Two and half years ago my friend taught me how to find, harvest, process, and cook colony of cyanobacterium or blue-green algae from nature. The local name of the colony of microorganism is star jelly, witch’s butter, mare’s eggs, fah-tsai or koxianmi in Chinese. The scientific name of the species is Nostoc commune.
Actually, Nostoc commune is bacteria not algae. Nostoc commune forms dark green gelatinous mass with other colonies growing nearby and its taste a bit like Judas’s or Jew’s ear or jelly fungus or black mushroom. The name of Nostoc was coined by Paracelsus (1493-1541), who was pioneer in “medical revolution” and the “father of toxicology”.
This bacteria colony is able to survive in extreme conditions in polar regions, humid and arid areas. Nostoc doesn’t have chlorophyll but contains photosynthesis pigment. Nostoc commune can fix nitrogen from the atmosphere, therefore can live in locations where no nitrogenous compounds are available from their substrate.
Nostoc commune is eaten as salad or stir fry and can be one of the constituents of the vegetarian stew Buddha’s Delight. It has been reported by the scientific research that consumption of cyanobacterium or blue-green algae may be beneficial as anti-inflammatory agent and it is good for diet. I have been trying to grow this pre-historic creature in the field but with no success yet.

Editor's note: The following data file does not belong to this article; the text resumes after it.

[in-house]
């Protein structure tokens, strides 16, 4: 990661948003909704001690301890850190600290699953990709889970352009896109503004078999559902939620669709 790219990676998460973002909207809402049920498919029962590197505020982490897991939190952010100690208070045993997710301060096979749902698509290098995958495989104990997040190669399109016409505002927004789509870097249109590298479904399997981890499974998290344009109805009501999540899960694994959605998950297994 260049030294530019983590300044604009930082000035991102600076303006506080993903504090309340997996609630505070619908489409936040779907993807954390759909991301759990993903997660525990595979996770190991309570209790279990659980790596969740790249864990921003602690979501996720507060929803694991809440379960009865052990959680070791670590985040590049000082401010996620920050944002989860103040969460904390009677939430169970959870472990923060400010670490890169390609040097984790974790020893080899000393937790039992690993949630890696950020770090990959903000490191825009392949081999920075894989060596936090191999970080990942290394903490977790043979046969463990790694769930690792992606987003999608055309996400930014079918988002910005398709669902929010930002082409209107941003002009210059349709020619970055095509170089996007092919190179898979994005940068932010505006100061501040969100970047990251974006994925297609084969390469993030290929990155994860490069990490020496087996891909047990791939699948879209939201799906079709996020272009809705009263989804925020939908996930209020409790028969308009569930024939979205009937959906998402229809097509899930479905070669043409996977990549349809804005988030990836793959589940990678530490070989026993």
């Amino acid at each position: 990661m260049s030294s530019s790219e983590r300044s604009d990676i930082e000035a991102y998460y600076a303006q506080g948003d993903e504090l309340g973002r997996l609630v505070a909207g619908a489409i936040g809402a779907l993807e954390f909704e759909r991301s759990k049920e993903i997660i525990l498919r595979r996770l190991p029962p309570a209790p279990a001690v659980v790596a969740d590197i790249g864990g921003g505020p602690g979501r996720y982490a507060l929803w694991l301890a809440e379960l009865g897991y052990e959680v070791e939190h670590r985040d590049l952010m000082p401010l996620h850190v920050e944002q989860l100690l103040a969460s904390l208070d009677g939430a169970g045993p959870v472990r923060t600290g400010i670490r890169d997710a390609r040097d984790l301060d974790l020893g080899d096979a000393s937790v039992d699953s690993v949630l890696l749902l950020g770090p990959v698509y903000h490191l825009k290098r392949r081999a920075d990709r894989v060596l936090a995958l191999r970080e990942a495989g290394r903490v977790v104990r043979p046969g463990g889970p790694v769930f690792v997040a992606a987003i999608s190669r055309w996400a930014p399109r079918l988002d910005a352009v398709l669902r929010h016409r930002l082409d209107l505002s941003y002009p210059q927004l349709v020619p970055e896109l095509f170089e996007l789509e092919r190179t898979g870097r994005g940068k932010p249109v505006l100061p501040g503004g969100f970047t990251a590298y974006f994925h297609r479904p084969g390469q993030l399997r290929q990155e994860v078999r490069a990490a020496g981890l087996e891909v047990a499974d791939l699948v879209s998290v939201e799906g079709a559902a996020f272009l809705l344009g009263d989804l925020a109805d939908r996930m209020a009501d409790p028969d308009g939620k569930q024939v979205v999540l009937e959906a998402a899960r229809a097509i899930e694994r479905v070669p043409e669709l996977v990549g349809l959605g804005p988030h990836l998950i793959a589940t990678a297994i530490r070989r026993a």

A review of Nostoc as a new and rich source of novel bioactive compounds with pharmaceutical potential was done by Nowruzi et al. (2018). It was reported that genus Nostoc produce dozens pharmacologically active compounds as antiviral, antitumor, antibacterial, anti-HIV, and a food additive. Furthermore, Nostoc is composted of abnormal amino acids, which aided them to survive in varied and highly competitive ecological niches and they can be cultured in the lab.
It seems that Nostoc commune needs a very special niche or microhabitat and microclimate in nature to grow and multiply with binary fission. The artificial habitat may not support well the full life cycle of this colony of bacteria. How can it be that I have ever seen field with a full of Nostoc in nature, but they can’t be cultivated easily in the artificial conditions at the field yet?
There are a big risk of the pollution and global warming with unpredictable weather to this bacteria colony. If this very special kind of blue-green algae community is getting rare and disappear due to the human disturbances, it will be no time to grow and show them to the young generation in the artificial environment.
The photo above is the colony of Nostoc commune that I took 2.5 years ago at the country side at Wooster, Ohio. Sure, that the nature is preserving them, so I can visit again the same spot, find the Nostoc field, and taste it again the amazing texture and benefits of the pre-historic food on my visit this year in late Summer. The photo can be zoomed to see the detail. Permission of using this photo is needed by the author.
– Bintoro Gunadi